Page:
The SSA’s Rob Calder and Natalie Davies describe acupuncture.

Acupuncture involves a practitioner inserting fine needles for therapeutic or preventative purposes.

Acupuncture is a key component of traditional Chinese medicine, and is based on the belief that acupuncture can restore the flow of Qi (an energy or ‘life force’) through the body.

It is also practiced under the umbrella of western medicine, although is still considered a complementary or alternative therapy. Western medical acupuncture is used to treat medical problems or symptoms, by triggering the release of naturally-released substances, such as pain-relieving endorphins.

How do you deliver acupuncture?

The National Institute for Health and Care Excellence (NICE) currently only recommends considering acupuncture as a treatment option for chronic (long-term) pain, chronic tension-type headaches, and migraines. However, acupuncture is also often used to treat other musculoskeletal conditions and pain conditions, including joint pain, dental pain, and post-operative pain.

Acupuncture is sometimes available on the NHS (e.g. from GP surgeries or physiotherapists), but most acupuncture patients pay for private treatment. An initial acupuncture session usually lasts 20 minutes to 1 hour, and includes an assessment of the person’s general health and medical history.

There is currently no statutory regulation of acupuncture in England.

The National Health Service (NHS) website provides more information about the procedure, including safety information.

Is acupuncture effective?

A 2006 Cochrane review investigated whether acupuncture at sites on the ear has helped in the treatment of cocaine dependence. The conclusion was, “There is currently no evidence that auricular acupuncture is effective for the treatment of cocaine dependence.” However, evidence was limited and from methodologically poor studies, so the review could not say for sure that acupuncture was ineffective.

In 2011, the UK’s National Institute for Health and Care Excellence (NICE) reviewed the evidence for acupuncture in relation to alcohol treatment and withdrawal. The advisory body concluded:

  • “There is an evidence base for acupuncture in reducing craving but not alcohol consumption in a number of small trials.”
  • “Anecdotal evidence suggests that acupuncture, like psychological treatment, is valued by service users both in alcohol misuse and substance misuse services (although the evidence base for effectiveness is weak).”

A 2014 Cochrane review of acupuncture for smoking cessation found no evidence of any sustained benefit (6 months or more). However, its authors concluded that acupuncture is a popular and safe intervention, which justifies further research.

Some later reviews have found modest, positive results associated with acupuncture. These reviews tend to be based on a very small number of studies. For example, a review published in 2016 reported the potential for acupuncture to reduce alcohol craving and withdrawal symptoms, but this was based on only two studies of the 15 randomised controlled trials assessed.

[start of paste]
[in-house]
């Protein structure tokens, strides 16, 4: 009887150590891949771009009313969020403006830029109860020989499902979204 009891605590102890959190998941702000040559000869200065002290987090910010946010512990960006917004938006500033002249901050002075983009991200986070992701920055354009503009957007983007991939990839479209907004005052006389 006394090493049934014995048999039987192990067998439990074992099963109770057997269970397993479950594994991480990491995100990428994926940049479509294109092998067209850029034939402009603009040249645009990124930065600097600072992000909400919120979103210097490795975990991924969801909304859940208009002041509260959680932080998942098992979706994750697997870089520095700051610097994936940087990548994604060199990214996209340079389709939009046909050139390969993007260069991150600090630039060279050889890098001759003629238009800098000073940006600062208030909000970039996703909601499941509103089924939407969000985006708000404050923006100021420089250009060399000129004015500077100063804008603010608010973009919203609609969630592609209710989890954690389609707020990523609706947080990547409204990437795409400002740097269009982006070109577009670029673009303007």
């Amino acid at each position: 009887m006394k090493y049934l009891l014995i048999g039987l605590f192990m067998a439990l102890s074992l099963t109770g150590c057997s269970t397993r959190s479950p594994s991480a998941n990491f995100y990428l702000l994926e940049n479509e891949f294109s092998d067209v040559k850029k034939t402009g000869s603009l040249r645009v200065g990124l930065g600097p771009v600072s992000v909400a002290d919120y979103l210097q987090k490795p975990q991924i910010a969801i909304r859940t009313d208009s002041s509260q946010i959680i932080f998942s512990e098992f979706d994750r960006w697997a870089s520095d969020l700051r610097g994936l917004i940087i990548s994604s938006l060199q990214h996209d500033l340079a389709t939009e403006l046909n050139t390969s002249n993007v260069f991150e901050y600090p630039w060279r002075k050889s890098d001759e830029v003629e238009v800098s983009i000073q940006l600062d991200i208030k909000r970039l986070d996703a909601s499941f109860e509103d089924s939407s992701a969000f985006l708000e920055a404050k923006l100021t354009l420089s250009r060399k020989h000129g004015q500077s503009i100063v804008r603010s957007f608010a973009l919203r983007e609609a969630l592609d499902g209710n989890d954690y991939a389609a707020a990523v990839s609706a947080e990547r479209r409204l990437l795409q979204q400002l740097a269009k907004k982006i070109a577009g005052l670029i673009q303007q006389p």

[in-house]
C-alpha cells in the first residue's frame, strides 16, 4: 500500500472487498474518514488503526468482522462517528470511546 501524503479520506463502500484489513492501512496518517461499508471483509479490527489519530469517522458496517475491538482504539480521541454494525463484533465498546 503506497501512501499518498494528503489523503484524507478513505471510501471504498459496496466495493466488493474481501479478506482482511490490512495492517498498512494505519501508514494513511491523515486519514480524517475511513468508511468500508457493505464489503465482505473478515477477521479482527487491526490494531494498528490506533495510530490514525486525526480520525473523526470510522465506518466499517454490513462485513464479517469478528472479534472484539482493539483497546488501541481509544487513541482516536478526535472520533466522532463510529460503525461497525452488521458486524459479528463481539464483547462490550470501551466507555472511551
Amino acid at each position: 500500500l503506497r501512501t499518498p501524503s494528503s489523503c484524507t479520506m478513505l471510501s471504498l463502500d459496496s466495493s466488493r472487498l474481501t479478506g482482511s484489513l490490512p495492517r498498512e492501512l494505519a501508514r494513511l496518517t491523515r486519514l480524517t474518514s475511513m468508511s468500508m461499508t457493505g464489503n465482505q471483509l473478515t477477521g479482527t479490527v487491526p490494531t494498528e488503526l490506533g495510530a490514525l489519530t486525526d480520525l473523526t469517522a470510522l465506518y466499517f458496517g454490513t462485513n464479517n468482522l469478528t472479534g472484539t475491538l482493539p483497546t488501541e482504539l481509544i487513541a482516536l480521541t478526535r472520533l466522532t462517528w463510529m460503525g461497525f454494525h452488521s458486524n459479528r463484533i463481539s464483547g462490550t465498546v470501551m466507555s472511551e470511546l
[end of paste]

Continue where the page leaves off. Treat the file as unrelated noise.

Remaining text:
Equality and diversity considerations

A commentary published in Acupuncture in Medicine discussed whether acupuncture has the potential to improve the health outcomes of marginalised populations. The rationale was that “acupuncture has been used by low-income, refugee, veteran and ethnic minority groups to manage chronic pain, substance use disorders, stress and the impacts of trauma”, and these are populations and conditions for which there are numerous barriers to accessing traditional healthcare services.

Acupuncture may indeed have a lower barrier of entry than formal models of treatment and support. However, at present, there is very little evidence of effectiveness for substance use problems. Furthermore, according to the NHS website, “most acupuncture patients pay for private treatment” in England, so there may be a pay barrier to receiving this complementary or alternative therapy.

Where can I read more?

  • Drug and Alcohol Findings published an article in 2018 about acupuncture and the ‘placebo effect’.
  • Cynical of the benefits of acupuncture, pharmacologist David Colquhoun and neurologist Steven Novella argued in Anesthesia & Analgesia in 2013 that “the benefits of acupuncture [were] likely nonexistent, or at best…too small and too transient to be of any clinical significance”.
  • The pro-acupuncture counter-argument published in the same journal, written by Shu-Ming Wang and colleagues, concluded that: “Instead of criticizing this ancient art with arguments culled from modern medicine and science, physicians and scientists should try to integrate current knowledge into this ancient, yet ever-evolving practice so it may be used to treat conditions for which pharmaceutical interventions are ineffective and/or potentially dangerous.”

by Rob Calder and Natalie Davies

The opinions expressed in this post reflect the views of the author(s) and do not necessarily represent the opinions or official positions of the SSA.

The SSA does not endorse or guarantee the accuracy of the information in external sources or links and accepts no responsibility or liability for any consequences arising from the use of such information.


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